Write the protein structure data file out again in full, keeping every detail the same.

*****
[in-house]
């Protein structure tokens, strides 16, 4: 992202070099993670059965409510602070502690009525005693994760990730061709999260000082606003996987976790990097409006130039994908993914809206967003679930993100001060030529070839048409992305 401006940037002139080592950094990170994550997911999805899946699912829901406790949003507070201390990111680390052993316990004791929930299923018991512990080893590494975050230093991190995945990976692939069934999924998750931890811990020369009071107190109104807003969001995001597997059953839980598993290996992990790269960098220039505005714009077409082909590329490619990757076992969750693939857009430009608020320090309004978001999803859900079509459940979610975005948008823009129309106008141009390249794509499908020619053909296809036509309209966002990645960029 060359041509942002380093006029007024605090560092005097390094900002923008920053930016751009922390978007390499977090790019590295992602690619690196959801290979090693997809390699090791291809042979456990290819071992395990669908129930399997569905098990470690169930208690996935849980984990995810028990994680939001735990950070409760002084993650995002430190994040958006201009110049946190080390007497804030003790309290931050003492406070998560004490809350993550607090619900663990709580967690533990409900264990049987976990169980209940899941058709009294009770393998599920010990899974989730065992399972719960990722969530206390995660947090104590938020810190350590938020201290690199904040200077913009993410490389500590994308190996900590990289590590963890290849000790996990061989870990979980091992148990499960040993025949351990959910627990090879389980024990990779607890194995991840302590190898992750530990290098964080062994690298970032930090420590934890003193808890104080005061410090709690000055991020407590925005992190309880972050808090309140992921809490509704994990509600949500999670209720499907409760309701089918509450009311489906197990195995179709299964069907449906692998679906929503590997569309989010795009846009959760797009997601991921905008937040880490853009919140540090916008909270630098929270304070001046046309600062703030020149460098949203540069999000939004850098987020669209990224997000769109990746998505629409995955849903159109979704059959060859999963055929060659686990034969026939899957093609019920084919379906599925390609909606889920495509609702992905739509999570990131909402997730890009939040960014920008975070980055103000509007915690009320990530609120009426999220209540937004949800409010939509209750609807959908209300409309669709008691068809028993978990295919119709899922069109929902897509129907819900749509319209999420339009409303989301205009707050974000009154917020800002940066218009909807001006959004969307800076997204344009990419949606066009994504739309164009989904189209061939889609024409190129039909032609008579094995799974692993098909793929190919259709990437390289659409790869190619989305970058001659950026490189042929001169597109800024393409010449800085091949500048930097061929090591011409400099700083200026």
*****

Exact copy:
[in-house]
């Protein structure tokens, strides 16, 4: 992202070099993670059965409510602070502690009525005693994760990730061709999260000082606003996987976790990097409006130039994908993914809206967003679930993100001060030529070839048409992305 401006940037002139080592950094990170994550997911999805899946699912829901406790949003507070201390990111680390052993316990004791929930299923018991512990080893590494975050230093991190995945990976692939069934999924998750931890811990020369009071107190109104807003969001995001597997059953839980598993290996992990790269960098220039505005714009077409082909590329490619990757076992969750693939857009430009608020320090309004978001999803859900079509459940979610975005948008823009129309106008141009390249794509499908020619053909296809036509309209966002990645960029 060359041509942002380093006029007024605090560092005097390094900002923008920053930016751009922390978007390499977090790019590295992602690619690196959801290979090693997809390699090791291809042979456990290819071992395990669908129930399997569905098990470690169930208690996935849980984990995810028990994680939001735990950070409760002084993650995002430190994040958006201009110049946190080390007497804030003790309290931050003492406070998560004490809350993550607090619900663990709580967690533990409900264990049987976990169980209940899941058709009294009770393998599920010990899974989730065992399972719960990722969530206390995660947090104590938020810190350590938020201290690199904040200077913009993410490389500590994308190996900590990289590590963890290849000790996990061989870990979980091992148990499960040993025949351990959910627990090879389980024990990779607890194995991840302590190898992750530990290098964080062994690298970032930090420590934890003193808890104080005061410090709690000055991020407590925005992190309880972050808090309140992921809490509704994990509600949500999670209720499907409760309701089918509450009311489906197990195995179709299964069907449906692998679906929503590997569309989010795009846009959760797009997601991921905008937040880490853009919140540090916008909270630098929270304070001046046309600062703030020149460098949203540069999000939004850098987020669209990224997000769109990746998505629409995955849903159109979704059959060859999963055929060659686990034969026939899957093609019920084919379906599925390609909606889920495509609702992905739509999570990131909402997730890009939040960014920008975070980055103000509007915690009320990530609120009426999220209540937004949800409010939509209750609807959908209300409309669709008691068809028993978990295919119709899922069109929902897509129907819900749509319209999420339009409303989301205009707050974000009154917020800002940066218009909807001006959004969307800076997204344009990419949606066009994504739309164009989904189209061939889609024409190129039909032609008579094995799974692993098909793929190919259709990437390289659409790869190619989305970058001659950026490189042929001169597109800024393409010449800085091949500048930097061929090591011409400099700083200026």